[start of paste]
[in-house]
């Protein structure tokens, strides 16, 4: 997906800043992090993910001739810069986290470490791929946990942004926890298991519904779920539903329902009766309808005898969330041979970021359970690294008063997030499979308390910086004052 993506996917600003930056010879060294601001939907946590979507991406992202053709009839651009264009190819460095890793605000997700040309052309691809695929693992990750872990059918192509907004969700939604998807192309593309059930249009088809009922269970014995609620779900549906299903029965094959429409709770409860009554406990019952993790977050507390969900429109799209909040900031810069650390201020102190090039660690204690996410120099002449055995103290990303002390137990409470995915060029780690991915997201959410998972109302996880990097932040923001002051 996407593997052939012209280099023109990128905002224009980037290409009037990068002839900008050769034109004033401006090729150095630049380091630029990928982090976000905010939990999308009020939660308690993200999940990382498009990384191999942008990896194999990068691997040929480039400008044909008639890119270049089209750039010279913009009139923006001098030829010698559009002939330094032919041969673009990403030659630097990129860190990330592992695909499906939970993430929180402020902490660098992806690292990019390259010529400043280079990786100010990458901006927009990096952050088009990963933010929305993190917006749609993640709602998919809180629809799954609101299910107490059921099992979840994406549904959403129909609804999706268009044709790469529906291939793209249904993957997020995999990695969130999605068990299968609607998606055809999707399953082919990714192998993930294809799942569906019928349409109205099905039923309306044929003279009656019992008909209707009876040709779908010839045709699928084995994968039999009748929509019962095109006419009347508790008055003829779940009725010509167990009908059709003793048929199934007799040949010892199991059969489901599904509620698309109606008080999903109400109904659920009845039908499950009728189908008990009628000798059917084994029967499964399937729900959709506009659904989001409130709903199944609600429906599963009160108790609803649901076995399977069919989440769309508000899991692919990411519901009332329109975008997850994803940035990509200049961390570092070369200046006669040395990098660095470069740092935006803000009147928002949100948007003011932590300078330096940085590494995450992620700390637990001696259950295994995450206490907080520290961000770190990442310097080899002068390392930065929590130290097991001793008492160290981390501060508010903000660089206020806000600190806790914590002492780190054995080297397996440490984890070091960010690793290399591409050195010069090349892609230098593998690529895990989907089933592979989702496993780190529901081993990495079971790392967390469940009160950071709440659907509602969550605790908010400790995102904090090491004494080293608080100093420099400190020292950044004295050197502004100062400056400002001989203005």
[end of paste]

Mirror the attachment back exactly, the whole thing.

[in-house]
């Protein structure tokens, strides 16, 4: 997906800043992090993910001739810069986290470490791929946990942004926890298991519904779920539903329902009766309808005898969330041979970021359970690294008063997030499979308390910086004052 993506996917600003930056010879060294601001939907946590979507991406992202053709009839651009264009190819460095890793605000997700040309052309691809695929693992990750872990059918192509907004969700939604998807192309593309059930249009088809009922269970014995609620779900549906299903029965094959429409709770409860009554406990019952993790977050507390969900429109799209909040900031810069650390201020102190090039660690204690996410120099002449055995103290990303002390137990409470995915060029780690991915997201959410998972109302996880990097932040923001002051 996407593997052939012209280099023109990128905002224009980037290409009037990068002839900008050769034109004033401006090729150095630049380091630029990928982090976000905010939990999308009020939660308690993200999940990382498009990384191999942008990896194999990068691997040929480039400008044909008639890119270049089209750039010279913009009139923006001098030829010698559009002939330094032919041969673009990403030659630097990129860190990330592992695909499906939970993430929180402020902490660098992806690292990019390259010529400043280079990786100010990458901006927009990096952050088009990963933010929305993190917006749609993640709602998919809180629809799954609101299910107490059921099992979840994406549904959403129909609804999706268009044709790469529906291939793209249904993957997020995999990695969130999605068990299968609607998606055809999707399953082919990714192998993930294809799942569906019928349409109205099905039923309306044929003279009656019992008909209707009876040709779908010839045709699928084995994968039999009748929509019962095109006419009347508790008055003829779940009725010509167990009908059709003793048929199934007799040949010892199991059969489901599904509620698309109606008080999903109400109904659920009845039908499950009728189908008990009628000798059917084994029967499964399937729900959709506009659904989001409130709903199944609600429906599963009160108790609803649901076995399977069919989440769309508000899991692919990411519901009332329109975008997850994803940035990509200049961390570092070369200046006669040395990098660095470069740092935006803000009147928002949100948007003011932590300078330096940085590494995450992620700390637990001696259950295994995450206490907080520290961000770190990442310097080899002068390392930065929590130290097991001793008492160290981390501060508010903000660089206020806000600190806790914590002492780190054995080297397996440490984890070091960010690793290399591409050195010069090349892609230098593998690529895990989907089933592979989702496993780190529901081993990495079971790392967390469940009160950071709440659907509602969550605790908010400790995102904090090491004494080293608080100093420099400190020292950044004295050197502004100062400056400002001989203005």